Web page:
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Love has less to do with your feelings than you think; in fact, love is about what you do and not how you feel. It could be said that love is perfected when you do something loving despite how you feel.

In non-romantic relationships, we understand this perfectly. We can understand how you may not always have the warm fuzzies for your children, but you still feed and clothe them, still keep them safe and try to raise them well. You know your parents love you because they care for you (or know they don’t love you because they don’t, which is, unfortunately, the reality of some). You know your parents love you because they go to jobs they hate in order to provide for you, do what’s best for you instead of what they really want to do. Loving sacrifice is something that most people automatically assume into the role of parenting (though less so now than in times past).

Think about all of the friends and family members you love. Some of them irk your nerves, but you still deal with them. They borrow money you never get back or get an attitude and stop speaking to you for no apparent reason. When they go through hard times, we try to be there for them, even though the last thing we want to do is hear another woe is me story. No matter how much they frustrate and disappoint us, no matter how many people tell us to just let the relationship go, that they aren’t worth it, we keep loving them. Here, again, sacrificial love goes with the territory.

How, then, does love become all about me and how I feel when we discuss romantic love? How come, all of a sudden, I have to feel a certain way? I could say it’s because I’m not related to this person by blood, but I’m not related to my ne’er do well friend, either, and yet it doesn’t seem to be as hard to love her/him (action) even when I don’t feel like it.

Here’s the thing: with romantic love, their are these initial feelings involved they allow us to become attached to this person. These feelings are infatuation, mostly. They come about because of chemistry and mutual attraction. The way you look is attractive to me. All of that is great; it’s natural. But it’s not love.

Love is one of those tricky words that can be a noun or a verb. Love can be an idea (noun–like liberty). But when we talk about loving someone, we are talking about a verb, an action. As far as I know, love is not a state of being verb, which is a verb used when a noun or pronoun is not taking action but just is. No, love is an action verb; it’s something you do. So of course it irks me when people say they aren’t in love anymore; were you ever in love?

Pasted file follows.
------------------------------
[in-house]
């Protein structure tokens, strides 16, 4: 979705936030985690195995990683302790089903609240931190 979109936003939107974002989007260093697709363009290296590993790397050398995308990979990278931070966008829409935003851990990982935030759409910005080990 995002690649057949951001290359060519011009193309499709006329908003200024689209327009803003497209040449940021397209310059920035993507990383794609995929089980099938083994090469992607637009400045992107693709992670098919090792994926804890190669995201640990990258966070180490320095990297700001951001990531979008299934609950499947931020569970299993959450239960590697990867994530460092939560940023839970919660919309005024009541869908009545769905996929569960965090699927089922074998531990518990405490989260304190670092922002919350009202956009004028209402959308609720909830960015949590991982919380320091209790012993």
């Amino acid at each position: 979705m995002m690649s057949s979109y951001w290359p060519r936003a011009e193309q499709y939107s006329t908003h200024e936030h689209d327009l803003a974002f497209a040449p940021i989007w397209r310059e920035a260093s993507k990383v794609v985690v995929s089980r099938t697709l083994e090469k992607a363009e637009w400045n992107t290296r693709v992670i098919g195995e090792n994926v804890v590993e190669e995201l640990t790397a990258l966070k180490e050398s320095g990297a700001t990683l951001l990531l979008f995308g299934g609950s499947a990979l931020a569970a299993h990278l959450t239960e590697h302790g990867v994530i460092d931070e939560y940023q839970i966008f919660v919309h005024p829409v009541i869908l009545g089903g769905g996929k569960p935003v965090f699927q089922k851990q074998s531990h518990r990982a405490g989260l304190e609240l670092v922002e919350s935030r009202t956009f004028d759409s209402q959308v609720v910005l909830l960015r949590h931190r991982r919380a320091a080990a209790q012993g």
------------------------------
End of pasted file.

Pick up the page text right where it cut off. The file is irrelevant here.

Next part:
Love is a decision, a conscious decision that you have to make over and over. The feelings we like to think of as love ebb and flow. Peforming the actions of love can influence the feelings we think of as love if we are consistent in our actions. Just like our love for our children, family members, and friends, the love we have for the romantic partners we choose should be motivated by more than just feelings. We have a bond with this person that we have committed ourselves to growing and protecting. There are times when it’s easy, and times when it takes more effort. There are times when what our partner wants isn’t what they need. We have to love in a way that teaches, that shows affection, and that grows our bond.

Love is a commitment that you enter into by choice. It’s not something that overwhelms  you and manhandles you how it wants to. We would love to believe that, because it makes us exempt when we are no longer happy with the person we chose to commit ourselves to; we can simply “fall out of love.” The whirlwind has passed and we are back to our senses. Meddlesome love, always making us fall in love with the wrong people and commit ourselves to bad relationships. It’s not my bad choice; I just can’t help it.

I don’t mean to sound condescending or rude. I think love is powerful. There isn’t a more powerful force in the world. But if the only love you have is the love you feel, that’s not going to be powerful enough to sustain any relationship. I love writing, but if I only wrote when I felt like inspired, when I had the warm fuzzies, I’d never finish a piece. I love writing, but it involves a lot of hard work. I sometimes wonder if it’s worth the effort. But just before I give up, the right sentence or phrase brings back that loving feeling. I can’t subsist on that feeling, though. Love isn’t the feeling; it’s what keeps us moving until the feeling comes round again.

Anyway, bottom line: Love is a decision, a choice. If I had to use a definition, I’d use the definition of poety: an outflowing of emotion recollected in tranquility. The feelings are a part of it, but love is so much more. It’s about commitment, action, and common purpose and goals.

That’s my two cents anyway. Leave yours in the comments section, or email me at 2blu2btru4u@gmail.com